WORLD: Flowering in the Corn Belt
From 08/07 to 15/07, prices for the September delivery in Chicago lost $11/t to stand at $238/t. Volatility remains very high in Chicago in an uncertain context regarding the American weather and the negotiations in Ukraine. These factors are prompting non-commercial funds to reduce their net buying position, accentuating the volatility of US corn prices. As of 10/07, 15% of maize in the US was in flower, compared with an average of 25% at that date (2017-2021). 64% of the corn crop was considered to be in “good to excellent” conditions, the same as last week. Weather conditions have been generally good so far, but traders are concerned about the hot, dry weather that is setting in this week as a significant proportion of US maize is about to enter flowering. This weather, if it persists over the next few weeks, could indeed reduce yield potential. The USDA’s July report incorporated the slight increase in acreage announced at the end of June into the US balance sheet for 2022/23. At the global level, compared to June and for the 2022/23 crop year, the USDA makes few changes. World production is stable at 1186 Mt, consumption is revised down slightly by 1 Mt (1185 Mt) while stocks are up 2.5 Mt (313 Mt). In Paraguay, the maize crop is progressing and yields are good but operators are concerned about grain quality due to mycotoxin levels. In Brazil, maize exports to China will not be able to start until next year due to the lack of sanitary and phytosanitary documentation and monitoring during the current crop cycle. China has officially implemented a phosphate export quota, which will put pressure on the price of compound fertilisers. In addition, some local banks are in trouble, which reinforces the concerns of some analysts about the health of the Chinese economy.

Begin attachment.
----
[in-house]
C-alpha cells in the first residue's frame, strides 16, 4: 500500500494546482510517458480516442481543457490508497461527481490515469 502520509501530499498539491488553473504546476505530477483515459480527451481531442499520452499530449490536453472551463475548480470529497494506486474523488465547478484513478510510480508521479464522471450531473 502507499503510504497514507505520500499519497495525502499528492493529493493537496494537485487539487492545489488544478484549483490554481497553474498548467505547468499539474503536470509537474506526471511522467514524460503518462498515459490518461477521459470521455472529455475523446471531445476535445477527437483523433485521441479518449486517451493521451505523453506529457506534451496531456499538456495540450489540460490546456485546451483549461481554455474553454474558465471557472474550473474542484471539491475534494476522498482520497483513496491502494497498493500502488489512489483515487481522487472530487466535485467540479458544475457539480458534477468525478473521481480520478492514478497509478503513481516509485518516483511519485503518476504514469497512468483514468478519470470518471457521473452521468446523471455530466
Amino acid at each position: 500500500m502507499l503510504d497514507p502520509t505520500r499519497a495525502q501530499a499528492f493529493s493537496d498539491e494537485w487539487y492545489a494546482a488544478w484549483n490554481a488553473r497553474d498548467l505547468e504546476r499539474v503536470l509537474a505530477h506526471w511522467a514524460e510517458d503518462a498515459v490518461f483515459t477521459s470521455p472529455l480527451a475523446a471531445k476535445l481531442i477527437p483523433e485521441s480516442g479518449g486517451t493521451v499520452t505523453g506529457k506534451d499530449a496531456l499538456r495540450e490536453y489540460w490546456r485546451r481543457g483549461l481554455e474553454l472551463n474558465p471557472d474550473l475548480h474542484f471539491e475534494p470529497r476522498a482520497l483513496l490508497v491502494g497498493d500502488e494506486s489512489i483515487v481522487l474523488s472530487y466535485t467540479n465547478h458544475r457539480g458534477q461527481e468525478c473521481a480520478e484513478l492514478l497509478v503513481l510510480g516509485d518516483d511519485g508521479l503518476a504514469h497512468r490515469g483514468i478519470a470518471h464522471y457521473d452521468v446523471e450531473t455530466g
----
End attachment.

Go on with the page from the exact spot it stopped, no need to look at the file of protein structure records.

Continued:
EUROPE: Negotiations on Ukrainian exports
The various parties involved (UN, Turkey, Ukraine, Russia) were cautiously optimistic about the conclusion of negotiations on the resumption of Ukrainian sea exports last week. These statements weighed down on prices. A positive conclusion to the negotiations would push maize prices down again, although it will take several months for port activity in Ukraine to resume. To date, Ukraine exports 2 Mt of grain per month and could manage to increase this to 2.4 Mt – 2.7 Mt or 40% of its usual capacity. Ukrainian agricultural exports through Romania and Bulgaria are expected to slow down due to the start of the wheat harvest in these two countries. The Bruegel institute predicts a gas deficit of 15% in volume this autumn if Russian exports to the EU are completely cut off.
Ukraine received rain last week. The rest of Europe is experiencing hot and dry conditions which are expected to continue this week.